Che: Taking a short break after seeing Diamanda finish her set, I then made my way on over to the Cul De Sac for this gruesome combination. Warning to all potential future Roadburners: you can NEVER underestimate how quickly this place can fill up... if it's a band you REALLY need to see, get there as early as possible. Even arriving to this little pub about a half hour before set time, it was already PACKED, and I was forced to take a spot right adjacent to the bar, being unable to actually get down into the pit or get any view of the stage. When the carnage got going, however, I might not have seen... but I did hear, and what I heard was effing nasty. The vicious, buzzsaw guitar style of Alkerdeel blended and procreated with the more noisey, bass-heavy sound of Mories for some truly evil, evil results, with pleasant alternation between the violent shrieks of Alkerdeel's frontman and the inhuman growls of Mories. The set essentially consisted of the three parts of "Regardez Ses Yeux" from Alkerdeel's new album Lede, with Mories contributing, and then a performance of the 20 minute "Dyodyo Asema," the 2014 collaborative track between Alkerdeel and Gnaw Their Tongues. Overall the set wasn't too far off from Gnaw Their Tongues at Roadburn last year, only now a lot more riff heavy and tilted towards the realm of black metal from the presence of Mories's Belgian brothers in arms.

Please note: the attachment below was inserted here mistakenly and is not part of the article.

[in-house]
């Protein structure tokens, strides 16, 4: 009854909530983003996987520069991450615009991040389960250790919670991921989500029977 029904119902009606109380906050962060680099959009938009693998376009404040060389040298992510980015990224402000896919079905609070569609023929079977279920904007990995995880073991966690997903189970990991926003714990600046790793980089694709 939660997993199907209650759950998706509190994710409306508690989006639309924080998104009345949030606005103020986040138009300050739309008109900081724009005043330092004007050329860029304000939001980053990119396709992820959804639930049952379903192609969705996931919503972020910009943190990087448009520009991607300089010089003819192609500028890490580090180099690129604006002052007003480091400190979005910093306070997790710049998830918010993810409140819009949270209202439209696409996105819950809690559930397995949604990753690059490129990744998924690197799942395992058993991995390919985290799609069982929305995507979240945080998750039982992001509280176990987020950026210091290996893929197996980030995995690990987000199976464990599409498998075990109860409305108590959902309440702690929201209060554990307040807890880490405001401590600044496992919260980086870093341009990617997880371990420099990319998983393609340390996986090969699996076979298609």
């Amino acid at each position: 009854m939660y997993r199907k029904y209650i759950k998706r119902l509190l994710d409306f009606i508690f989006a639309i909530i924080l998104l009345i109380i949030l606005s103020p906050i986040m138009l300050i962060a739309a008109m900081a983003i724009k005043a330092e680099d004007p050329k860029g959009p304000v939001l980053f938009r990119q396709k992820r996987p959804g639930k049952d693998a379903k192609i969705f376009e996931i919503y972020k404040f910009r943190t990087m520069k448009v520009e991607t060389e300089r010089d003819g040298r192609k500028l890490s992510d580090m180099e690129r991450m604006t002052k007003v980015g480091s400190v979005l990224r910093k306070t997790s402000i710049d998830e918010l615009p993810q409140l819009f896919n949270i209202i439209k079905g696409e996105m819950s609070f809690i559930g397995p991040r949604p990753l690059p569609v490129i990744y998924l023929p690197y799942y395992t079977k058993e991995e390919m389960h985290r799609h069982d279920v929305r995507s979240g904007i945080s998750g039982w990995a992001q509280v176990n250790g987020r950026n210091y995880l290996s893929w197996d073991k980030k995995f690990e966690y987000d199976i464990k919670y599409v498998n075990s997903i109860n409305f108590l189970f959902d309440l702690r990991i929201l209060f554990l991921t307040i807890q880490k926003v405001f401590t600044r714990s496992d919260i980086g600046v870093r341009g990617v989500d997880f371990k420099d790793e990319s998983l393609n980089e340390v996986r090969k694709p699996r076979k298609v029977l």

Rod: After getting my spirit properly crushed by Diamanda Galas, I decided that I needed some nourishment in order to keep on going, so I grabbed a cone of French fries and ate outside the Cul De Sac, waiting for the next band to grab me by the throat. This was an unfortunate mistake, as the stage got packed already 20 minutes before Alkerdeel and Mories (of Gnaw Their Tongues fame) were even onstage. I didn't let this discourage me though, and while many were leaving due to the huge crowd, I worked my way closer to the bar. I sat on a stool were I could get a decent view of these crazy sludgers collaborating with a master of the black arts. I bumped into Mories the day before and asked about their set, which was going to consist of Alkerdeel playing the three part song off their new album Lede, and then a rendition of their collaboration with Mories, the monolith of horror that is Dyodyo Asema. Needless to say, what we witnessed was a prime example of extreme metal. Highly hypnotic, bassy and noisy. The vocal duties were shared between both vocalists, with Pede providing his insane screams along with Mories' monstrous growls. While it was a shame that I couldn't get a closer look, the sound was still great from my end and I enjoyed every minute of their maddening sound. A small pet peeve I had was that these guys did not have a glorious orange/blue t-shirt with the farting demon from the artwork of their latest album! Guys, what a missed opportunity!